Around the first of the month, I was both lucky and thrilled to be able to take a weeklong vacation in New York. Adam and I stayed with family in Queens – some of whom I had not seen since the wedding, and some I hadn’t seen since the brief time I was in New York in 2011 to attend my grandfather’s funeral. In terms of really getting out in the city and spending quality time with family, I essentially last visited in July 2006 – too long ago! It was great to be back.
|Waiting on line to get in to see Phantom of the Opera.|
|Mmm, Morimoto. Not my photo: Source.|
On Saturday we went to see the Phantom of the Opera at the Majestic Theater, courtesy of my Uncle Frank and Aunt Gigi. Photography isn’t allowed, however, so you’ll have to settle for this shot form outside. It was the first time seeing the longest-running show on Broadway for both Adam and I, but it was my Uncle Frank’s 20th time! It was a really great show and I look forward to reading the book so I understand a little more of what I saw and heard.
That night we went to Morimoto, which was a simple amazing meal. After our meal, we took the Highline, which starts near the restaurant in the Meatpacking District. This is a combination that I highly recommend. The Highline is beautiful and well-executed. Different sections were laid out and landscaped differently, to provide continued interest. It was a very pleasant walk, and I saw a lot of native plants being used, which is always nice to see.
Sunday afternoon, we visited the National September 11 Memorial and Museum with my aunt and uncle. You still have to have a timed pass (free) to visit, and go through airport-like security, but the upside is that they keep the crowd at a nice density, which was very appreciated by me. As nice as it was – and it was – I think the whole experience will be infinitely nicer when the swamp white oaks reach their mature height and spread (60 ft. high, and spaced to have a continuous canopy), providing both much-needed shade and striking visual contrast to the two pools, or voids as they are sometimes called.
That same day, Uncle Joe and Aunt Marianne (and their sweet little Shiba Inu puppy) drove from central New Jersey (several hours each way!) to have dinner with the rest of us at Zum Stammtisch – a german restaurant in Glendale. The food was delicious and my most favorite dish there, the red cabbage, was every bit as delicious as I remembered it to be. Maybe I can get them to ship just that down to Atlanta?
On Monday, we met up with my awesome godfather, Kevin, who planned a great day for us (as he does whenever I come to town). We started out by walking across the Brooklyn Bridge, which was pretty neat – and something I’d never done before (or if so, I was too little to remember). Nice view, nice breeze. Overall a pleasant walk that wasn’t too long.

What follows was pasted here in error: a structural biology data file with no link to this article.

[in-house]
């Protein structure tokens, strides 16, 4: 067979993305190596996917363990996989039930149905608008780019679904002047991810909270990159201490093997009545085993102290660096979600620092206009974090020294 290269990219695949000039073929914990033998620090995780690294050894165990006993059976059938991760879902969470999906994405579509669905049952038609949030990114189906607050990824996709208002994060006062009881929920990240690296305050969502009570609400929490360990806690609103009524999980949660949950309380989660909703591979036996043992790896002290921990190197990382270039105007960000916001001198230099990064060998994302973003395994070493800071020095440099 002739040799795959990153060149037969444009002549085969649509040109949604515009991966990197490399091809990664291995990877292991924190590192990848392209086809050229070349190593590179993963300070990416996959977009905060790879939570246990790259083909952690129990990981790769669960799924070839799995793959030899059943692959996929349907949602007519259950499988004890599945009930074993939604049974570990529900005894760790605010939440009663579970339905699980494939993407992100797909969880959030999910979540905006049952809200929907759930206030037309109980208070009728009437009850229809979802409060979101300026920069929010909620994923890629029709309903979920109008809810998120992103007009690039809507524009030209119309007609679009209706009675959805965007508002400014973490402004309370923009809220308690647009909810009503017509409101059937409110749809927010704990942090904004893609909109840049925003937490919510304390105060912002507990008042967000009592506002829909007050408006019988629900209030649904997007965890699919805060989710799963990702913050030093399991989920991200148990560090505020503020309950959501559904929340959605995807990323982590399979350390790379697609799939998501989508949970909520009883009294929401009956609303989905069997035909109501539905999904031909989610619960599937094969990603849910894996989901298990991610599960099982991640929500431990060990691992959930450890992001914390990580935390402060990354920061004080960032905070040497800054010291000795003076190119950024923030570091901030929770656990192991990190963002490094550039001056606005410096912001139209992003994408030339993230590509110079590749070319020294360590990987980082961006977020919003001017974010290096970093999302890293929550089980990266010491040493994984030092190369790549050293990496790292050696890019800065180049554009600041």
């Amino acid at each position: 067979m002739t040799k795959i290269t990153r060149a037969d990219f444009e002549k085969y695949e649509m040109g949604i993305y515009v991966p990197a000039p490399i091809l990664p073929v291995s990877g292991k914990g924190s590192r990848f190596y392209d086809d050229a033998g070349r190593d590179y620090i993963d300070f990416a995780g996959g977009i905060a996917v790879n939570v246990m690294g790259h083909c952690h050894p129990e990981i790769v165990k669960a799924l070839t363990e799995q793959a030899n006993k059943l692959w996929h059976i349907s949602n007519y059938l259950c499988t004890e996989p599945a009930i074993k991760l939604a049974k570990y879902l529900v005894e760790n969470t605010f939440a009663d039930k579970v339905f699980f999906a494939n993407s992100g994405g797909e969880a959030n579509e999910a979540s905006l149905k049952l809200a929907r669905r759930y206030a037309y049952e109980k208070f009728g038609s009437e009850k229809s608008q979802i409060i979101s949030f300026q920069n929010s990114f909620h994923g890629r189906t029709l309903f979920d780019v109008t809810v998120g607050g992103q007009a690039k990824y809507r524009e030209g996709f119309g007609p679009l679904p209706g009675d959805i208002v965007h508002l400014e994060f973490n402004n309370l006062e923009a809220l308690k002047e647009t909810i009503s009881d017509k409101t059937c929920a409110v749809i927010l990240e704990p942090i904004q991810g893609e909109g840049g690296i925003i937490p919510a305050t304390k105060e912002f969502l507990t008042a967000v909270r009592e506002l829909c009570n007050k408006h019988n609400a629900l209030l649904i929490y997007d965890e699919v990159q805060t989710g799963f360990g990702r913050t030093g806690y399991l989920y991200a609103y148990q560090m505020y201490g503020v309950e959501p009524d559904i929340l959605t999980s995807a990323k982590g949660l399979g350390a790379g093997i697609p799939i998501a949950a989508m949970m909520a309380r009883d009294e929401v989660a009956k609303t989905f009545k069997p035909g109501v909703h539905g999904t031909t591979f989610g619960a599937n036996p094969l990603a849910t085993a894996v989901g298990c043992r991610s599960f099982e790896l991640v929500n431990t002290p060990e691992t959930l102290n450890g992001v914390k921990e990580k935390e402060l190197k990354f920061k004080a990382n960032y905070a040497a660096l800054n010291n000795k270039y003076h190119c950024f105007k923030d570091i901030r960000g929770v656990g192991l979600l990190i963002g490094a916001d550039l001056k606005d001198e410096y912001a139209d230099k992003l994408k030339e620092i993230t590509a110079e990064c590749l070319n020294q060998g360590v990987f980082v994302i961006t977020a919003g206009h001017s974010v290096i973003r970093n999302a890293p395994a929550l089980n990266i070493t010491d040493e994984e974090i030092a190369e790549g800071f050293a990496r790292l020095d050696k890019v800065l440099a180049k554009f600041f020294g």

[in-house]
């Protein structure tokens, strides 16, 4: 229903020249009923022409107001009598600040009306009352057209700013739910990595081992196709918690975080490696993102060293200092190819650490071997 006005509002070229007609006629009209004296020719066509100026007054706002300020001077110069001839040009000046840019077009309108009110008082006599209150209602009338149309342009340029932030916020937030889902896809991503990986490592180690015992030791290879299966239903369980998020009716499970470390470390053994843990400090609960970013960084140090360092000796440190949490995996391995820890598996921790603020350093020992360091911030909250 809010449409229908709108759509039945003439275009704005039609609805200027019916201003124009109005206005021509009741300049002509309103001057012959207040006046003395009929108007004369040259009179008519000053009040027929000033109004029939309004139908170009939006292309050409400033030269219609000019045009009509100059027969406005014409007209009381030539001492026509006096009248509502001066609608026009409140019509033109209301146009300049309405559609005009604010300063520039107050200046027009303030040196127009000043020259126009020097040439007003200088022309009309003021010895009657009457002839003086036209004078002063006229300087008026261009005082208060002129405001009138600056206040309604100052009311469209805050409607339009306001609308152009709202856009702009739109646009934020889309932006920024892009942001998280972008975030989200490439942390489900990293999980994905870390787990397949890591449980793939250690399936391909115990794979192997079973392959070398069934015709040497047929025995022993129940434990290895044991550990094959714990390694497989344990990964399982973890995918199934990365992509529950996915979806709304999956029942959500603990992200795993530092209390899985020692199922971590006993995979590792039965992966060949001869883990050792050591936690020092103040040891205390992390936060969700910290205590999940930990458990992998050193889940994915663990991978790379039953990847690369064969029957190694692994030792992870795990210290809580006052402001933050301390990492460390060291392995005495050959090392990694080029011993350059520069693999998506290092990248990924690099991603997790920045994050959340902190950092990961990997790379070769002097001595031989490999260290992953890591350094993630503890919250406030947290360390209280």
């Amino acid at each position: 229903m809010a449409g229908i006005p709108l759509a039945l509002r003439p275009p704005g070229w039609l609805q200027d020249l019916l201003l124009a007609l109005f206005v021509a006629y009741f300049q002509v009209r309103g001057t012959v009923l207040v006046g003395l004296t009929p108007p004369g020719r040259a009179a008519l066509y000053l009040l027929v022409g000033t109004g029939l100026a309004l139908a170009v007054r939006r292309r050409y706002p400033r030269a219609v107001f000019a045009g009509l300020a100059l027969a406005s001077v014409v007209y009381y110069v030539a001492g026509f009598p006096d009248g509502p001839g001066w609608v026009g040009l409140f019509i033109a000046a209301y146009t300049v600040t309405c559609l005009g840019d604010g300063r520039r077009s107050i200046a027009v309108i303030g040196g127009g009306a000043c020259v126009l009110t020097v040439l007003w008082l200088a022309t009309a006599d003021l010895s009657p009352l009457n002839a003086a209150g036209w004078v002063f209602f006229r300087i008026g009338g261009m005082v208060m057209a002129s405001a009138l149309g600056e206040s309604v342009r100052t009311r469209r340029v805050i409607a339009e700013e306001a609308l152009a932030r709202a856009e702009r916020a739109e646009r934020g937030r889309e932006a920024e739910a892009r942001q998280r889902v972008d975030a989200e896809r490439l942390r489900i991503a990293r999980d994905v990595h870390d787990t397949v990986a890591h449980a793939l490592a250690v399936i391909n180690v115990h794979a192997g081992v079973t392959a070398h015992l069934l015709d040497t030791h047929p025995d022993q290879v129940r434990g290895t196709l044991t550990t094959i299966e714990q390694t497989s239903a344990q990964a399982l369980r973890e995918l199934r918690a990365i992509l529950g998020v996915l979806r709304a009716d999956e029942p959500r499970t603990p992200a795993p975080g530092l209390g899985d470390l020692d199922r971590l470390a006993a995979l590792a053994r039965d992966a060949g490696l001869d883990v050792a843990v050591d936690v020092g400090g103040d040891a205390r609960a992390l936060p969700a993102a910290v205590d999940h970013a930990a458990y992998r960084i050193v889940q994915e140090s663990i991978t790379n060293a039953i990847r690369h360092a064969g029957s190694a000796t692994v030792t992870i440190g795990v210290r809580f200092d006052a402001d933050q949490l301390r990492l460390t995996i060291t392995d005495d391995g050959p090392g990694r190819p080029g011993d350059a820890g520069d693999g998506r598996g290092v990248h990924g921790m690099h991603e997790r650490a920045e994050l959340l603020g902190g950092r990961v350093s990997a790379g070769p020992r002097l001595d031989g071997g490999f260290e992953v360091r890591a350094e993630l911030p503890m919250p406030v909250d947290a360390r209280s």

|Starting out on the Long Island side.|
|Approaching the first pylon.|
|A lot of people left locks attached to just about everything. Curious, I looked it up upon our return, and this is what I got.|
|Leaving the first pylon.|
|Leaving the second pylon – guess they are doing some work.|
The we wandered over to Pier 16 before heading down to Battery Park and up to the Liberty and Ellis Islands ferry.
Liberty Island was the first stop on the ferry. And this panorama I am more proud of! Open it full-size if you can.
|Lower Manhattan as seen from Liberty Island.|
I’m sure you’ve seen a million shots of the big green lady – I know I have – so I’ll only share one.
|Statue of Liberty|
Next was Ellis Island. Full disclosure: we missed the wall entirely. I’m not quite sure how, since we were both following crowds and listening to guided tours. However, it was incredibly hot, sunny and crowded, and we’d been standing in unshaded ferry lines all day, so we honestly might have skipped it by choice anyway. We’ll have to come back sometime.
|I catch Adam mid-sentence in front of the Ellis Island Immigration Museum.|
|One of the many great photos in the Ellis Island Immigration Museum.|
The museum tour was good – interesting, authentic, media rich, and surprisingly forthcoming about the overwhelming and disorienting process, and the strict and sometimes harsh rules.
After getting back to the mainland, we hoofed it over to Shanghai Cuisine in Chinatown for simple divine pork soup dumplings, moo shu pork, salt and pepper fried pork, (wow, pork much?) and some spicy and delicious shrimp dish, the name of which I have forgotten. This restaurant came highly recommended (aside from acknowledged poor service) and it lived up to its reputation. I miss it and Morimoto already!
|Soup Dumplings: They’re Danger To Humanity! A delightful little cartoon on the table about how to properly eat soup dumplings.|
That’s it from the first half of the trip. I’ll be back to bore and/or regale you with tales of the second half soon, including the flora and fauna of upstate New York!